When I first started managing SEO campaigns for clients, the XML Sitemap was a primary directive – no ifs, ands or buts. In my naivety, I couldn’t fathom why anyone would argue against creating a Sitemap and essentially pointing the search engines to my perfectly optimized content! Since then, I’ve had my eyes, and mind, opened to new ideas and viewpoints that have challenged my construct on a Sitemap’s necessity. Today, I’d like to quickly cover what an XML Sitemap is, the strongest PRO arguments, the strongest CON arguments and a peek into my personal experience.
What is an XML Sitemap?
To quote Sitemaps.org, “…a Sitemap is an XML file that lists URLs for a site along with additional metadata about each URL so that search engines can more intelligently crawl the site.” Sitemaps include instructions for the search engines telling them the relative importance of the page (homepage being the highest), the estimated frequency of updates (daily, weekly, monthly, etc.) and most importantly the exact URL structure for your website’s pages.
Sitemaps can be created with simple online programs like XML-Sitemaps.com, or other desktop applications like the gSiteCrawler exist for this purpose as well. More sophisticated webmasters can create automated programs to create Sitemap files, and for bloggers, plugins exist to automate the creation of your Sitemaps. What do you do with the Sitemap once it’s created? Typically, site owners then submit their Sitemaps to Google Webmaster Tools, Yahoo! SiteExplorer and the Live Search Webmaster Center to alert the search engines to the XML file and ultimately the site’s content.
Reasons to Include an XML Sitemap
- Submitting your Sitemap to the search engines can speed up the process of getting your site crawled and your pages indexed. To take that a step further, it can also open up the potential that more of your pages get indexed in the long run.
- This is a related point to #1, but Sitemaps can help the search engines to find and crawl pages “that aren’t easily discovered” – perhaps because of restrictive, advanced coding like AJAX or Flash.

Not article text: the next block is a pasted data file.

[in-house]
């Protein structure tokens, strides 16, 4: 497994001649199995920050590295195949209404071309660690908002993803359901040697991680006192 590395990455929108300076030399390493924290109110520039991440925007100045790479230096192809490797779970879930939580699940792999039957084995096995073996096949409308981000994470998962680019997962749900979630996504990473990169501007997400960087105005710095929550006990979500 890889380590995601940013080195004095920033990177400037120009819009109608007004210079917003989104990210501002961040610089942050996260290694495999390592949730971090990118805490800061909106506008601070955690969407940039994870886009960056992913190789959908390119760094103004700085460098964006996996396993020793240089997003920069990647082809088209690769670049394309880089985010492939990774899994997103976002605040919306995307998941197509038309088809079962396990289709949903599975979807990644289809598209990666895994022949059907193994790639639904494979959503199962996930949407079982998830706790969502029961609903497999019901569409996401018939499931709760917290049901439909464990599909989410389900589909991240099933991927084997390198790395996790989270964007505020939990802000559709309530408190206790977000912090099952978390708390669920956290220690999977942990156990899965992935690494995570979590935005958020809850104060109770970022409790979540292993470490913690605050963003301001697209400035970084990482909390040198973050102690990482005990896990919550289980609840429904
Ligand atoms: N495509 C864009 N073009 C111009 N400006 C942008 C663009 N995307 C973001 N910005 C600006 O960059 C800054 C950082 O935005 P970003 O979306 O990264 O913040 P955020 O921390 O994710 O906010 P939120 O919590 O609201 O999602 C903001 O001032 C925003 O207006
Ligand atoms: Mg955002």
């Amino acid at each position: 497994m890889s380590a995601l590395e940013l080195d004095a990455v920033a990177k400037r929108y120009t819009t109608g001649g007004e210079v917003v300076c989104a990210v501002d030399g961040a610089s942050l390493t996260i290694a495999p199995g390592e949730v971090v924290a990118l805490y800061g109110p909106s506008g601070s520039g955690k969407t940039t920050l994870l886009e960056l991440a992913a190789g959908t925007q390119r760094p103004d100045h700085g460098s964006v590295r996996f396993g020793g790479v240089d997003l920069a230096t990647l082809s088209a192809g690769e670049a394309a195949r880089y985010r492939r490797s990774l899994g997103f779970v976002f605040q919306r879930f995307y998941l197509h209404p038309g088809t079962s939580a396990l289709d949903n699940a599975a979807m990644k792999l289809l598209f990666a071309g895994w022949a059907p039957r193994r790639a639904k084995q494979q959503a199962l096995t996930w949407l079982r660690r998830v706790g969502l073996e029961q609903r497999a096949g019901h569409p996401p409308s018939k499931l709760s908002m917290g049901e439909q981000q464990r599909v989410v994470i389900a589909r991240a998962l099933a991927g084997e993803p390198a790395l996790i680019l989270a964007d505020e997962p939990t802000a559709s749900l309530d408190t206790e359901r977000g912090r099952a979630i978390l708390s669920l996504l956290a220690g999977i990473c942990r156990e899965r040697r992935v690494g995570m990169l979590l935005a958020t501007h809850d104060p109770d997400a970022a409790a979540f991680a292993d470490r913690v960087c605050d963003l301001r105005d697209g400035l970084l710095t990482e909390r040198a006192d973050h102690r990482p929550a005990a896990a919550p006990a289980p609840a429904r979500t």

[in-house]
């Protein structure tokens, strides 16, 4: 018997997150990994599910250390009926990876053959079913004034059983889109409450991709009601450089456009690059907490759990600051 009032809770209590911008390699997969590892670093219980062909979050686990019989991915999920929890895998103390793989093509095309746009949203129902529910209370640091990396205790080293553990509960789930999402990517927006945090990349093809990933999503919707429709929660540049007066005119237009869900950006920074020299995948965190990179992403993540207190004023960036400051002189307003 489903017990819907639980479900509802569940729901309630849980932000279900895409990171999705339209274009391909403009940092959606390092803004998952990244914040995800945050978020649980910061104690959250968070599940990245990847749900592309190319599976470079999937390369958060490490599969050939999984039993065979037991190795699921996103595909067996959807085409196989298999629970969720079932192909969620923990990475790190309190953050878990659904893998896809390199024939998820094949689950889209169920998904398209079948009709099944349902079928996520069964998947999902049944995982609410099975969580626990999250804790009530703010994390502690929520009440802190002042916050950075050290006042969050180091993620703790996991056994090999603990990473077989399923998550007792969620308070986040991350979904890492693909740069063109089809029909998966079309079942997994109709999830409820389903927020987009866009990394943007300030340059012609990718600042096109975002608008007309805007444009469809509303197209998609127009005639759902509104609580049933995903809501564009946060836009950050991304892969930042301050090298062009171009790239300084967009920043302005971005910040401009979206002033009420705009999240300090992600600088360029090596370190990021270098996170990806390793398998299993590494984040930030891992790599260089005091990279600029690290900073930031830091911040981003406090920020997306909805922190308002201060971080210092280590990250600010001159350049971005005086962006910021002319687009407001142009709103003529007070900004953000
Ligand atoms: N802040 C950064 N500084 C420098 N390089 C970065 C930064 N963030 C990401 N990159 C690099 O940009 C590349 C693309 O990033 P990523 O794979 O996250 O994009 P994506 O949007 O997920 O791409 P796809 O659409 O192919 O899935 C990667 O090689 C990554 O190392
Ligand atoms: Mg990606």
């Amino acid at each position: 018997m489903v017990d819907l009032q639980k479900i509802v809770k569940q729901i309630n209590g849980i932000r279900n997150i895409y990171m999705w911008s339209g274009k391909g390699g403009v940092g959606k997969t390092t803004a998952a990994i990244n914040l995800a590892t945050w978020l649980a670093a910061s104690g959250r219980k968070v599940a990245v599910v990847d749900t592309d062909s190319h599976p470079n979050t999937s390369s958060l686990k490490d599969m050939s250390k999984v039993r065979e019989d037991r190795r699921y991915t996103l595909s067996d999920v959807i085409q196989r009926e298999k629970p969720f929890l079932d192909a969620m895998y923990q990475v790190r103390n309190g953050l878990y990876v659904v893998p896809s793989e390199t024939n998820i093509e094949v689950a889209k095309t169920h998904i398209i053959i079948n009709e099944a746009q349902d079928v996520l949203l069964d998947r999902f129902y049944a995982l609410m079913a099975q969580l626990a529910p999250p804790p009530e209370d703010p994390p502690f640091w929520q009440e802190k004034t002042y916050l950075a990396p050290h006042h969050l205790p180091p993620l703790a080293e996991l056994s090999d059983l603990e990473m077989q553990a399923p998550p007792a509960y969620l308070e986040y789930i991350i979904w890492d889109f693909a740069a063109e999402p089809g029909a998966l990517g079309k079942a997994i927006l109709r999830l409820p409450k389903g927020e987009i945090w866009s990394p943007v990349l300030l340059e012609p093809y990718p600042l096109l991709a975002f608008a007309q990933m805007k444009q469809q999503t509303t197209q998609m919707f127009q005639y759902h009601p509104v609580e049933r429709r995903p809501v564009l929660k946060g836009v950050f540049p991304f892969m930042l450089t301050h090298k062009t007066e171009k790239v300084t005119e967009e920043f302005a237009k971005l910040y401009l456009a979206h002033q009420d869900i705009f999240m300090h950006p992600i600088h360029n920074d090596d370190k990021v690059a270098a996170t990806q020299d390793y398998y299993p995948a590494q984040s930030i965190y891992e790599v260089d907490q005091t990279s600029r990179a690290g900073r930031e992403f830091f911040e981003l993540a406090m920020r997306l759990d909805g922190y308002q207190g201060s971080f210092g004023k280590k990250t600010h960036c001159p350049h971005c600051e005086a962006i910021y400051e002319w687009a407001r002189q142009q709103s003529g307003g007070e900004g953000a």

Being able to pass extra information to the search engines *should* result in them crawling your site in a more optimal way.
Reasons NOT to Include an XML Sitemap
- Many of the SEOs that I follow and respect seem to hammer away on this point: Sitemaps hide architectural issues. Whether you hear it from SEOMoz or Matt McGee, this is an important concern to take note of. Those who oppose Sitemaps argue that you should fix the root of your crawlability issues (improve internal linking, other SEO factors instead).
- Sitemaps don’t necessarily get your content indexed, don’t target keywords and don’t add to your link building efforts! Instead of wasting resources on creating the perfect Sitemap, you could instead be optimizing your pages for your keywords and obtaining links.
Using a sitemap to solve crawlability issues is never a good idea. It’s like putting a band-aid on your chest after open-heart surgery. You need a lot more help than that.
Notes from My Personal Experience
Though I blindly accepted the over-arching idea of a Sitemap in my early SEO days, I now follow that path with more confidence. I’m inclined to believe that using a Sitemap isn’t a bad thing, and in most cases is a helpful SEO action item. The caveat to that is that you MUST adhere to the rock-solid core SEO tasks, and the very reasons people argue against using Sitemaps. DON’T use your Sitemap to hide a poor hierarchical site structure. DON’T use your Sitemap to leap-frog the search engines over your awful internal linking structure. DON’T submit your Sitemap and assume your path to SEO glory is done and over with…
I can talk and talk and talk about why I think you should or shouldn’t use a Sitemap, but stats speak louder than words. I’ve been working on a smallish-site that launched in late summer, than completely revamped again in September. Below you will see the organic traffic stats for the days BEFORE submitting the XML Sitemap, and the days AFTER:
I’ve had similar results with other sites as well. So, officially, I’ll go on record as saying I’m a proponent of using XML Sitemaps. What is your opinion on the great Sitemap debate? Do you have any stats or other data to support or disqualify the use of Sitemaps? Leave me a comment!